Candidly Crew with Jay Capistrano: the Return Interview

The adventures and misadventures of Jay Capistrano.

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Capistrano
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Joined: Tue Feb 12, 2008 8:31 pm
Location: 409 Cardew Road, a Brownstone in New Haven

Candidly Crew with Jay Capistrano: the Return Interview

Post by Capistrano » Thu Jun 25, 2020 7:21 pm

Writing celebrity profiles for a magazine like the Rhydin Times causes one to become immune to the abnormal. I have done profile pieces in a submarine at the bottom of the ocean with a subject in a formal tuxedo. I have done profile pieces in a hot air balloon floating over the Old Market district while my interviewee waxed on poetically about modern civility. I have waited backstage at music festivals, concerts, and television studios while my profile subjects entertain crowds of eager fans. It seems anymore that the only thing I am shocked by is the normal.

In that way, Jay Capistrano shocked me.

We met in his New Haven brownstone. For a man who had spent his entire adult life in the public eye, there was a surprising lack of ego to the place. The furniture was not expensive. It was comfortable. The art was not pretentiously picked out for him by his team. The walls were full of pictures of family and friends, and art he and his wife personally picked out through their travels. The home was not expertly decorated. Instead, it was laid out with the eye of a parent of a newly crawling toddler.

But don’t take this as a statement that he is boring. Normal, polite, kind are painted as mundane qualities. This, however, is a mistake. Jay is, after all, a legendary duelist and long time member of the Wrecking Crew. But dueling might be the least interesting thing about Jay Capistrano.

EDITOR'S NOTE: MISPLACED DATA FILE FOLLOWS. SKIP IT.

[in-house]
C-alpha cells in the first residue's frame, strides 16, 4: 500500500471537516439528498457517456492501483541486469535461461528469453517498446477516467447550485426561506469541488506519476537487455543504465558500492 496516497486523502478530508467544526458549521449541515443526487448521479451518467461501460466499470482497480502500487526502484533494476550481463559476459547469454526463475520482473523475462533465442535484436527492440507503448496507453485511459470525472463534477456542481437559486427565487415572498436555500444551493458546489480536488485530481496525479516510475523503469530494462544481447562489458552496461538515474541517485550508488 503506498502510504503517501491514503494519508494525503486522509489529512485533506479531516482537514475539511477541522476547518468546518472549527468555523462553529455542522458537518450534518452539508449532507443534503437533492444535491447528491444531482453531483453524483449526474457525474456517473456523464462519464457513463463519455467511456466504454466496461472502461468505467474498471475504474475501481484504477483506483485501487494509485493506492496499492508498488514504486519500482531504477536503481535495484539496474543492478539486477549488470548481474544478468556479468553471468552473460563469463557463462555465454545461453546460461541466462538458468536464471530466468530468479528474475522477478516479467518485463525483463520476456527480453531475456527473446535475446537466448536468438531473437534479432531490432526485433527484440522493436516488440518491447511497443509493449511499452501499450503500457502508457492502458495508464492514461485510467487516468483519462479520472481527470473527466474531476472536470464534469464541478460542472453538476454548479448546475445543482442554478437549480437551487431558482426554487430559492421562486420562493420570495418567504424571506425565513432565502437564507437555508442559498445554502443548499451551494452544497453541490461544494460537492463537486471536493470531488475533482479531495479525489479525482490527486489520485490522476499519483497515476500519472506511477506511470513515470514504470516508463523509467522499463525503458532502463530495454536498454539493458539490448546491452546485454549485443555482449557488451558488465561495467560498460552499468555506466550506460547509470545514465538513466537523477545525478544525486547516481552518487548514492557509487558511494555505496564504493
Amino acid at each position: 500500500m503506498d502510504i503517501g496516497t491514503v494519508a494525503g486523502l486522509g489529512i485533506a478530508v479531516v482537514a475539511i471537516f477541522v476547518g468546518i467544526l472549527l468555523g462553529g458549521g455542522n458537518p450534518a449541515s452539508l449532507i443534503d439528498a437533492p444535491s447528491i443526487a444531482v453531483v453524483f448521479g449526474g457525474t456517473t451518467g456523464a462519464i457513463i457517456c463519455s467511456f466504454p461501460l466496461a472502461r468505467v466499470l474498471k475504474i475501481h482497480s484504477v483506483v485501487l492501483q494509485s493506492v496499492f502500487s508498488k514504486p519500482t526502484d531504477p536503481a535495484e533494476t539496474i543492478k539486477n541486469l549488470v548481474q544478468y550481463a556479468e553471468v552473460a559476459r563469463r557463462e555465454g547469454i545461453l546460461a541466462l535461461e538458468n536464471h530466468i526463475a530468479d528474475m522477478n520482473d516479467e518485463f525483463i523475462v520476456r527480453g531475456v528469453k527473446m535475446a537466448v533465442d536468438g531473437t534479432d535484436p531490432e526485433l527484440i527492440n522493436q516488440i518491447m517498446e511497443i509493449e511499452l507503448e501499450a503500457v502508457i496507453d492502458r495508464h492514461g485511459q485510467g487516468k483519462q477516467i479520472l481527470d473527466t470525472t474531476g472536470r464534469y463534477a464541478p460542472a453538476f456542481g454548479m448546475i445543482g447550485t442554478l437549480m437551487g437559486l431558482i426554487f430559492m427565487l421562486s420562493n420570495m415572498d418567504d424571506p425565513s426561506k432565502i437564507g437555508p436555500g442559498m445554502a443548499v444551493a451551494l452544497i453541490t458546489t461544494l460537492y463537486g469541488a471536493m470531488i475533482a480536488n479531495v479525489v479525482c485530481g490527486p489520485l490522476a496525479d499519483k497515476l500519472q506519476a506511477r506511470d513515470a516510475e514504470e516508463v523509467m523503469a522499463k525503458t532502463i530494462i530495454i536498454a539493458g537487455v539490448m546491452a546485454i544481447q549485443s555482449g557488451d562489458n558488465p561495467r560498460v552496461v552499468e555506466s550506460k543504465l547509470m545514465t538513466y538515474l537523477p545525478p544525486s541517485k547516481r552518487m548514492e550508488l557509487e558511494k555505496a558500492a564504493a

* * *

This porcelain vase is unusual. I've never seen anything quite like it. It's very natural. Do you know where you got it?

[taps the vase carefully] "We were in Korejai Nava 23, helping a colony there evacuate a village after flooding. They gave it to us as thanks -- we usually weren't allowed to accept gifts, when we were deployed on those aid missions, but it would have culturally been ruder for us to turn it down than to take it."

Do you feel your time working on those sorts of aid missions for the Rhovnik Foundation jump started your interest in charity work or did it just deepen what was already there?

"It was always something I was looking to do. When I left the Crew in, like, 2013 and again in 2015 -- with their blessing, of course -- I was going to school. I graduated in 2017 with a bachelor's degree in social work, then went right to the Rhovniks. I kept it kinda quiet at the time but summer of 2016, I interned at a place in the city that worked with teens kicked out of their houses for a lot of different reasons."

And recently? Have you been able to continue? It can't be easy to try to balance community service obligations with physical rehab and being a new father.